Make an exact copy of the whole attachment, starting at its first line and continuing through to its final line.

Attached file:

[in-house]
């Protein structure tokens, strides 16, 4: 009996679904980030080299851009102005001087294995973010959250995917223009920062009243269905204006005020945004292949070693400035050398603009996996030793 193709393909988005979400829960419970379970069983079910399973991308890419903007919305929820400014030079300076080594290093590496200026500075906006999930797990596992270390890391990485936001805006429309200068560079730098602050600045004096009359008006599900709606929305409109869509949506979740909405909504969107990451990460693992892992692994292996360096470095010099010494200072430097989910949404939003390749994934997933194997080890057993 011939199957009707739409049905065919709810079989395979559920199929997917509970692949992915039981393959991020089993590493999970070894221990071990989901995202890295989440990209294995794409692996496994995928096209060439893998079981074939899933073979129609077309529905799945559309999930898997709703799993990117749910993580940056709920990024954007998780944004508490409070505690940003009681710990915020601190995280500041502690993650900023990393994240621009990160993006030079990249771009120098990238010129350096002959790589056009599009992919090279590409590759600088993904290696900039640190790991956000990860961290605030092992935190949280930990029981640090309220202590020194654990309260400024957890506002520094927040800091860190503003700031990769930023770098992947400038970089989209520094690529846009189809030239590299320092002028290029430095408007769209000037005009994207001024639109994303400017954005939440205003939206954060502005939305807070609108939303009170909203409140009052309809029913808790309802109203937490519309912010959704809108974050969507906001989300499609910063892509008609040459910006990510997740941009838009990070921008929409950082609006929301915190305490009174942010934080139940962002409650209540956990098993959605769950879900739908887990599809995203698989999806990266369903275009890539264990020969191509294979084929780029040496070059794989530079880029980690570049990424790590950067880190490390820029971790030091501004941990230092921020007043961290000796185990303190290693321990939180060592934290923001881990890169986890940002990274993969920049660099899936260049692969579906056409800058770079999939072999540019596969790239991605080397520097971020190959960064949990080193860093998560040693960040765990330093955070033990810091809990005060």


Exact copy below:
[in-house]
């Protein structure tokens, strides 16, 4: 009996679904980030080299851009102005001087294995973010959250995917223009920062009243269905204006005020945004292949070693400035050398603009996996030793 193709393909988005979400829960419970379970069983079910399973991308890419903007919305929820400014030079300076080594290093590496200026500075906006999930797990596992270390890391990485936001805006429309200068560079730098602050600045004096009359008006599900709606929305409109869509949506979740909405909504969107990451990460693992892992692994292996360096470095010099010494200072430097989910949404939003390749994934997933194997080890057993 011939199957009707739409049905065919709810079989395979559920199929997917509970692949992915039981393959991020089993590493999970070894221990071990989901995202890295989440990209294995794409692996496994995928096209060439893998079981074939899933073979129609077309529905799945559309999930898997709703799993990117749910993580940056709920990024954007998780944004508490409070505690940003009681710990915020601190995280500041502690993650900023990393994240621009990160993006030079990249771009120098990238010129350096002959790589056009599009992919090279590409590759600088993904290696900039640190790991956000990860961290605030092992935190949280930990029981640090309220202590020194654990309260400024957890506002520094927040800091860190503003700031990769930023770098992947400038970089989209520094690529846009189809030239590299320092002028290029430095408007769209000037005009994207001024639109994303400017954005939440205003939206954060502005939305807070609108939303009170909203409140009052309809029913808790309802109203937490519309912010959704809108974050969507906001989300499609910063892509008609040459910006990510997740941009838009990070921008929409950082609006929301915190305490009174942010934080139940962002409650209540956990098993959605769950879900739908887990599809995203698989999806990266369903275009890539264990020969191509294979084929780029040496070059794989530079880029980690570049990424790590950067880190490390820029971790030091501004941990230092921020007043961290000796185990303190290693321990939180060592934290923001881990890169986890940002990274993969920049660099899936260049692969579906056409800058770079999939072999540019596969790239991605080397520097971020190959960064949990080193860093998560040693960040765990330093955070033990810091809990005060």